Returning to 'Normal'
It is usual for people with a blood or bone marrow cancer and their families to look forward to the end of treatment as a time when the hard part is over and life begins to return to normal. This is usually a time when the demands of treatment stop and hospital stays no longer separate people from their families and friends. The person diagnosed may begin to think about re-entering social, educational and employment activities.
It is now understood that very high expectations about life immediately after treatment can cause problems. Families need to be aware that this is a time of transition for all. The person recovering from their treatment experince may need considerable support and understanding as they move into this new phase of their lives.
There will be wide differences in the way individuals cope with adjusting to life after treatment. While some people feel more comfortable making sense of their experience on their own, others will appreciate sharing their thoughts and feelings with others. Many people are surprised by their need to talk about their experiences and will actively seek out opportunities to share these with others who have had a similar cancer experience.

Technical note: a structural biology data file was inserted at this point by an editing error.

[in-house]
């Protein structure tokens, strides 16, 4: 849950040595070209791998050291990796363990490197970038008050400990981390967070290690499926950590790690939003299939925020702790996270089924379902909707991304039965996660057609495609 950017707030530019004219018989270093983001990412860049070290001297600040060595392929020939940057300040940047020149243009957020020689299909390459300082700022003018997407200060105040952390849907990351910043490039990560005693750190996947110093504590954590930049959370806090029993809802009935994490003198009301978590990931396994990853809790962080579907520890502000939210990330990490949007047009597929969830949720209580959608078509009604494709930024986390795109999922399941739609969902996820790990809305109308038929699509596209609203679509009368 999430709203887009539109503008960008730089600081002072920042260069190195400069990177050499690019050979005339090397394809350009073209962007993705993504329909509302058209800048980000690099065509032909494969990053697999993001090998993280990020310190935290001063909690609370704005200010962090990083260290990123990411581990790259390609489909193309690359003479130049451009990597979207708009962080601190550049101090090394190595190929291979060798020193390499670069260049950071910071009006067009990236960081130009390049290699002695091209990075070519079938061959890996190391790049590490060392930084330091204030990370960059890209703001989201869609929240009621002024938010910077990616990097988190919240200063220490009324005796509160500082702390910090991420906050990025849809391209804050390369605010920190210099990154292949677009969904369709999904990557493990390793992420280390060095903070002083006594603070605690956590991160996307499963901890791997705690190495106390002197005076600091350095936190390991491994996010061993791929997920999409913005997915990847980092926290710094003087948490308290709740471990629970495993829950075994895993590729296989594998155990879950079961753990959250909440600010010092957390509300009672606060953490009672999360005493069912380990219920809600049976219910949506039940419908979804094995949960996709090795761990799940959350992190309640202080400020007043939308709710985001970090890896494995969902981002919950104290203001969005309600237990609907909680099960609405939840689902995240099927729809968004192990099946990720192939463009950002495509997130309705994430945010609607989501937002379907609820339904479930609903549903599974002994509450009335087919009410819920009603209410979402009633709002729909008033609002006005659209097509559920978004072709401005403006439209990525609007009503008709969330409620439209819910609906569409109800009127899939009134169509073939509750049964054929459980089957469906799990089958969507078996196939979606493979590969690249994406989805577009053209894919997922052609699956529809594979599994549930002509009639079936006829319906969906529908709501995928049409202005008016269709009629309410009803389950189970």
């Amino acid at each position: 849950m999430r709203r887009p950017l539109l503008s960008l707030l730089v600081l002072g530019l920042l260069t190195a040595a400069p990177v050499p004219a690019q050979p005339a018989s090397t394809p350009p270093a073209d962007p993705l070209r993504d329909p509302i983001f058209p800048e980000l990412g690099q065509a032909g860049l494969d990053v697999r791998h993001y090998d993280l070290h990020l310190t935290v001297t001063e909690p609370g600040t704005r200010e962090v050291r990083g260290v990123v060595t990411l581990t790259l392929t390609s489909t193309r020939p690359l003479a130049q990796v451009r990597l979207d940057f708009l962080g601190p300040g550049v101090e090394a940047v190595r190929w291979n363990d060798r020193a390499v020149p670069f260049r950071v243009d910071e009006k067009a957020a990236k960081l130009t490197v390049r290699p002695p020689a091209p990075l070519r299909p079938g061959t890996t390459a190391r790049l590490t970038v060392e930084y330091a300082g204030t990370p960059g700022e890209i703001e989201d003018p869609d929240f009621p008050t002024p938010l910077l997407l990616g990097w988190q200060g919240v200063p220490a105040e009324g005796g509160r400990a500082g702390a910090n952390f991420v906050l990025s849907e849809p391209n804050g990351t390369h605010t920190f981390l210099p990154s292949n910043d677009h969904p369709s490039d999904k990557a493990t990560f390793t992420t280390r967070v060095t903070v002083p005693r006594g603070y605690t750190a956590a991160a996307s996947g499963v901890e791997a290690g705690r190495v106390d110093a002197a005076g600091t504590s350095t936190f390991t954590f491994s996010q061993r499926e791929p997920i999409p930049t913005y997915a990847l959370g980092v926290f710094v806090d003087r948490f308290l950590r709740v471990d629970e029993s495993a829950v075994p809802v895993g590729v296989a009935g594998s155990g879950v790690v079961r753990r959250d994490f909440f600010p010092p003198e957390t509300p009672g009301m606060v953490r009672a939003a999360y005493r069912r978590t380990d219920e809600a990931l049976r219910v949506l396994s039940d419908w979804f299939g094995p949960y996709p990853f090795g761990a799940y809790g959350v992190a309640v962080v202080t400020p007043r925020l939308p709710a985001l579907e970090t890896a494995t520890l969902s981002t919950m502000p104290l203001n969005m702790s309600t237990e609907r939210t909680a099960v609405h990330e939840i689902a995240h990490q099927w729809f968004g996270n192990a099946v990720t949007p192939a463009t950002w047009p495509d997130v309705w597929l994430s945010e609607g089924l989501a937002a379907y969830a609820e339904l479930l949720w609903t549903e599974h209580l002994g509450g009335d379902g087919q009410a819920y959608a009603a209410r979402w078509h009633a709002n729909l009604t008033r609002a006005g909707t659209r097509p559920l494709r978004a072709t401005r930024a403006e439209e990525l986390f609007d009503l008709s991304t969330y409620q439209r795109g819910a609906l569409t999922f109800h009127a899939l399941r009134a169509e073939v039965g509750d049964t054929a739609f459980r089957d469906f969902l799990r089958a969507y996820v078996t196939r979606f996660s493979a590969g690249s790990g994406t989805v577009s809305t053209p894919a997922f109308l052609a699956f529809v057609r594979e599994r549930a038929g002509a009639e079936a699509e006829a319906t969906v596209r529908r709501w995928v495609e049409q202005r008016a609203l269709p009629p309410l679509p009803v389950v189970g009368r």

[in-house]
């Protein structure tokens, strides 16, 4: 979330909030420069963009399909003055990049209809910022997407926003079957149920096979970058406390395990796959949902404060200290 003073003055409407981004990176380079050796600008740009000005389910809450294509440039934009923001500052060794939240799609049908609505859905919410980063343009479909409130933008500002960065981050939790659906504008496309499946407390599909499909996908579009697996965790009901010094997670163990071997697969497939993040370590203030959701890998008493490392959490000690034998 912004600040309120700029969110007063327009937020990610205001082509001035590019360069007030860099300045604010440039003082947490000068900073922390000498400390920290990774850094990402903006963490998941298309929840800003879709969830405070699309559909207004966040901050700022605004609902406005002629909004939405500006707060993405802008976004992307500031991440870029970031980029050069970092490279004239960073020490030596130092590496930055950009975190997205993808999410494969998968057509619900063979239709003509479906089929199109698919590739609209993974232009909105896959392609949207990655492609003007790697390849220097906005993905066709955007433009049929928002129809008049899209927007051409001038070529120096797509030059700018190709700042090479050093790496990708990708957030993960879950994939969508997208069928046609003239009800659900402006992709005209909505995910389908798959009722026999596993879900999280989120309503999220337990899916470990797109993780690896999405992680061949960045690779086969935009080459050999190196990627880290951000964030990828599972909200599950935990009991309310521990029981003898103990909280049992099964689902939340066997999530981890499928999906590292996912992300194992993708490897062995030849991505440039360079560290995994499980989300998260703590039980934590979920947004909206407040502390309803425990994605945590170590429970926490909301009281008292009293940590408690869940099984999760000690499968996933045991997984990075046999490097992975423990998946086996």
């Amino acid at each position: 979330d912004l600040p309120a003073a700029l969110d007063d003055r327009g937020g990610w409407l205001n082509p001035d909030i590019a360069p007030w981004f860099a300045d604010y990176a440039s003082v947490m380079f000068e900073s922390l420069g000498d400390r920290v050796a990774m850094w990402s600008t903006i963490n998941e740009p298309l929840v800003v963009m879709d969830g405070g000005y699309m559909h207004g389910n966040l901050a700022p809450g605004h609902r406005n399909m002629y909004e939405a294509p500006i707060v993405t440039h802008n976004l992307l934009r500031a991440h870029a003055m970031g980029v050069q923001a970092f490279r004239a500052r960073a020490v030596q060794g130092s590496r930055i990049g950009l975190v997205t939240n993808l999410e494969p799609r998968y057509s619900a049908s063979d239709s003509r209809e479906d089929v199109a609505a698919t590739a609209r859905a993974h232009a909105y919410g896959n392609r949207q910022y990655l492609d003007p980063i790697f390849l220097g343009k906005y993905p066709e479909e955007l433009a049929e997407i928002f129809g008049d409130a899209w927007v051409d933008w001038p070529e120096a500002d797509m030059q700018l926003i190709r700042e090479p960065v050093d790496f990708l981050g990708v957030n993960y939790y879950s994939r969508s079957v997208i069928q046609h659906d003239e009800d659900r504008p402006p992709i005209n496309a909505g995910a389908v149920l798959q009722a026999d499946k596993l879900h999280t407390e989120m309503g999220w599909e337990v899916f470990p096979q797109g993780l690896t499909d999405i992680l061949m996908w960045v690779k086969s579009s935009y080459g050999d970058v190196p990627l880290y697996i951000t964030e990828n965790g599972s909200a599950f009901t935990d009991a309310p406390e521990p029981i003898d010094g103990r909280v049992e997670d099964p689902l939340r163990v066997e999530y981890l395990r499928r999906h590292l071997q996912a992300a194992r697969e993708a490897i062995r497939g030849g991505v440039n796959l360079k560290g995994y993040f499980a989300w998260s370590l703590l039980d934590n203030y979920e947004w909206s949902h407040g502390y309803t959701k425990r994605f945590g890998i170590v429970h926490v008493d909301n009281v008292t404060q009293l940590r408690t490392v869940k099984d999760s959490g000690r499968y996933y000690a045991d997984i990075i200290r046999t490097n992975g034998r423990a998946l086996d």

There can be significant obstacles to communication when, for example, attempts to talk are blocked by loved ones and others who believe it is best to encourage the person to 'get over it' and 'move on'. In these situations it is not uncommon for people to experience a sense of isolation, depression and anger.
"It's as if people expect you to be really grateful (and I am) that you got over it and now they want you to really get over it and get on with your life...after a while no-one wants to talk about it anymore - that part's finished...but it's not really...not for me."
• Adjustment is always a gradual process so it is important to pace yourself and try to keep your expectations realistic.
• It is often useful to redefine your idea of normal. Life has changed - it is not a matter of going back to what was before but rather creating a new sense of what normal is.
• 'Timeout' to engage in enjoyable activities or to talk about non-illness issues will refresh you and your family.
• Many people report that it is important to connect with others who share a positive perspective on life and their experiences.
• It is normal, as a result of undergoing such significant experiences, to be impatient with 'trivial' talk.
• Balance is important - it is helpful for people to look at both the positive and negative aspects of life.
• There are support groups where you can talk to others who have been through similar experiences.
• Remember everyone is different - comparisons with 'how well' other people seem to cope are not always helpful.
• Humour can be useful to lighten the load at times.